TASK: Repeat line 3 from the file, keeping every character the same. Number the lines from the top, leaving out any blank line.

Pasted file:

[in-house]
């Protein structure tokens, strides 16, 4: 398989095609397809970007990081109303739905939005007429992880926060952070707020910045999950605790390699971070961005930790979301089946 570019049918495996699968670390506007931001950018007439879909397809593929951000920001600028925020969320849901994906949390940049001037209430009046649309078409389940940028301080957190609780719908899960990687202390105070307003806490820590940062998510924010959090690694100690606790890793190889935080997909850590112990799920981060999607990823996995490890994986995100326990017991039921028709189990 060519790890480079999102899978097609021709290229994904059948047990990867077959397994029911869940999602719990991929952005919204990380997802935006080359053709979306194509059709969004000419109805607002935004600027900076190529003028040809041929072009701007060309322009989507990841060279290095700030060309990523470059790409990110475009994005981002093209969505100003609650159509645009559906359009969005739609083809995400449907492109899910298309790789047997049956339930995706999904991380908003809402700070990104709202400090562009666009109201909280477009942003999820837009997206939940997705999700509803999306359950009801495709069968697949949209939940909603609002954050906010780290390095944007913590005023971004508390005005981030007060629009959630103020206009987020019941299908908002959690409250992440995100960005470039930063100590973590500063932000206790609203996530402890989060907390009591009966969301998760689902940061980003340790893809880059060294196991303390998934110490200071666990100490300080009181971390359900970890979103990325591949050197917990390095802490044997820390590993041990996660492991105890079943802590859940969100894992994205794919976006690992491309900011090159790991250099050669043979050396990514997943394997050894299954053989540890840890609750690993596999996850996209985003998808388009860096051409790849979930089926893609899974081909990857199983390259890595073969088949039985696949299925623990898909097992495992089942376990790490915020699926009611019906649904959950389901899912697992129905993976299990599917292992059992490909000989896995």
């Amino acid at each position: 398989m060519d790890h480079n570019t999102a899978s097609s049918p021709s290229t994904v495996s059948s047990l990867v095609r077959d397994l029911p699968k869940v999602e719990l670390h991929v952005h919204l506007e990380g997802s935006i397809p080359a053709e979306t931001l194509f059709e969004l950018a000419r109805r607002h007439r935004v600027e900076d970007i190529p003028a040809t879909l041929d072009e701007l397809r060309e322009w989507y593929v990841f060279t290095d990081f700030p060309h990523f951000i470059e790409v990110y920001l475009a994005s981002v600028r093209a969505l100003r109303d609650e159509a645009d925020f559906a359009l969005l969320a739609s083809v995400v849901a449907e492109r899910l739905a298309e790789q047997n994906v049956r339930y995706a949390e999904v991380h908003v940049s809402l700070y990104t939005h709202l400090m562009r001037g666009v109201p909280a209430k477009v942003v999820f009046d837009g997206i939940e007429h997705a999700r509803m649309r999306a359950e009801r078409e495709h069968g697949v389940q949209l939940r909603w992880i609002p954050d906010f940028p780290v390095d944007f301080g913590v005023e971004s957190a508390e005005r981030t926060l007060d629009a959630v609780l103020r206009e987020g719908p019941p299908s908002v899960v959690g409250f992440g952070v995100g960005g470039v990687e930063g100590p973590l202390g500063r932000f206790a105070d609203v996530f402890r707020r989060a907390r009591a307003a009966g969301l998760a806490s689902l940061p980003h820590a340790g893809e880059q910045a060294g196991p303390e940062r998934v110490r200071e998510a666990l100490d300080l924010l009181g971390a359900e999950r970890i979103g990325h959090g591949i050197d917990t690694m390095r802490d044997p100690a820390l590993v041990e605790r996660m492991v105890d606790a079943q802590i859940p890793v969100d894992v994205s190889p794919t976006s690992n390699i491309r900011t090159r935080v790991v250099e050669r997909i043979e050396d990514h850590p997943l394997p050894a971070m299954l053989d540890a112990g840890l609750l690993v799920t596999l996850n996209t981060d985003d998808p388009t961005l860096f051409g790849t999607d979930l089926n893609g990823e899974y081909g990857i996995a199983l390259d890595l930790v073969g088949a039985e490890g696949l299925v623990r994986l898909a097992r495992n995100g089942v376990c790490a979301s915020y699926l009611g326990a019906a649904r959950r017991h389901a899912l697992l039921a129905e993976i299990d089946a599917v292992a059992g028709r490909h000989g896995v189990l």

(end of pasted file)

């Amino acid at each position: 398989m060519d790890h480079n570019t999102a899978s097609s049918p021709s290229t994904v495996s059948s047990l990867v095609r077959d397994l029911p699968k869940v999602e719990l670390h991929v952005h919204l506007e990380g997802s935006i397809p080359a053709e979306t931001l194509f059709e969004l950018a000419r109805r607002h007439r935004v600027e900076d970007i190529p003028a040809t879909l041929d072009e701007l397809r060309e322009w989507y593929v990841f060279t290095d990081f700030p060309h990523f951000i470059e790409v990110y920001l475009a994005s981002v600028r093209a969505l100003r109303d609650e159509a645009d925020f559906a359009l969005l969320a739609s083809v995400v849901a449907e492109r899910l739905a298309e790789q047997n994906v049956r339930y995706a949390e999904v991380h908003v940049s809402l700070y990104t939005h709202l400090m562009r001037g666009v109201p909280a209430k477009v942003v999820f009046d837009g997206i939940e007429h997705a999700r509803m649309r999306a359950e009801r078409e495709h069968g697949v389940q949209l939940r909603w992880i609002p954050d906010f940028p780290v390095d944007f301080g913590v005023e971004s957190a508390e005005r981030t926060l007060d629009a959630v609780l103020r206009e987020g719908p019941p299908s908002v899960v959690g409250f992440g952070v995100g960005g470039v990687e930063g100590p973590l202390g500063r932000f206790a105070d609203v996530f402890r707020r989060a907390r009591a307003a009966g969301l998760a806490s689902l940061p980003h820590a340790g893809e880059q910045a060294g196991p303390e940062r998934v110490r200071e998510a666990l100490d300080l924010l009181g971390a359900e999950r970890i979103g990325h959090g591949i050197d917990t690694m390095r802490d044997p100690a820390l590993v041990e605790r996660m492991v105890d606790a079943q802590i859940p890793v969100d894992v994205s190889p794919t976006s690992n390699i491309r900011t090159r935080v790991v250099e050669r997909i043979e050396d990514h850590p997943l394997p050894a971070m299954l053989d540890a112990g840890l609750l690993v799920t596999l996850n996209t981060d985003d998808p388009t961005l860096f051409g790849t999607d979930l089926n893609g990823e899974y081909g990857i996995a199983l390259d890595l930790v073969g088949a039985e490890g696949l299925v623990r994986l898909a097992r495992n995100g089942v376990c790490a979301s915020y699926l009611g326990a019906a649904r959950r017991h389901a899912l697992l039921a129905e993976i299990d089946a599917v292992a059992g028709r490909h000989g896995v189990l």